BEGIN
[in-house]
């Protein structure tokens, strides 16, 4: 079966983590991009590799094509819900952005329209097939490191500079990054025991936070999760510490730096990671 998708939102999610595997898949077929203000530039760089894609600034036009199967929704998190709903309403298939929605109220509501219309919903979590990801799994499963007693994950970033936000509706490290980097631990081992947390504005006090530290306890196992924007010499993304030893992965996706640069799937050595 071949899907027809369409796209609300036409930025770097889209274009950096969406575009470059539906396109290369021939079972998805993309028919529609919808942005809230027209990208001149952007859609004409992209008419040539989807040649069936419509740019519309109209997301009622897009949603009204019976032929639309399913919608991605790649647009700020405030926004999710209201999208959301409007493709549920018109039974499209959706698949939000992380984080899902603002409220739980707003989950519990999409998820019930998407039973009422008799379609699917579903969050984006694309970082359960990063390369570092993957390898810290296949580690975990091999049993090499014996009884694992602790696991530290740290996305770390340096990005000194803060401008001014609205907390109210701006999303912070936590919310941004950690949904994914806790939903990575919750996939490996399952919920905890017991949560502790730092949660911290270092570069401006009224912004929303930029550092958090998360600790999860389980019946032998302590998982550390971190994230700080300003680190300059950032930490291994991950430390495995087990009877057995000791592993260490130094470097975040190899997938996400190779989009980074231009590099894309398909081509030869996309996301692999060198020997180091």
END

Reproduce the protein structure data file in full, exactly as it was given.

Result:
[in-house]
């Protein structure tokens, strides 16, 4: 079966983590991009590799094509819900952005329209097939490191500079990054025991936070999760510490730096990671 998708939102999610595997898949077929203000530039760089894609600034036009199967929704998190709903309403298939929605109220509501219309919903979590990801799994499963007693994950970033936000509706490290980097631990081992947390504005006090530290306890196992924007010499993304030893992965996706640069799937050595 071949899907027809369409796209609300036409930025770097889209274009950096969406575009470059539906396109290369021939079972998805993309028919529609919808942005809230027209990208001149952007859609004409992209008419040539989807040649069936419509740019519309109209997301009622897009949603009204019976032929639309399913919608991605790649647009700020405030926004999710209201999208959301409007493709549920018109039974499209959706698949939000992380984080899902603002409220739980707003989950519990999409998820019930998407039973009422008799379609699917579903969050984006694309970082359960990063390369570092993957390898810290296949580690975990091999049993090499014996009884694992602790696991530290740290996305770390340096990005000194803060401008001014609205907390109210701006999303912070936590919310941004950690949904994914806790939903990575919750996939490996399952919920905890017991949560502790730092949660911290270092570069401006009224912004929303930029550092958090998360600790999860389980019946032998302590998982550390971190994230700080300003680190300059950032930490291994991950430390495995087990009877057995000791592993260490130094470097975040190899997938996400190779989009980074231009590099894309398909081509030869996309996301692999060198020997180091």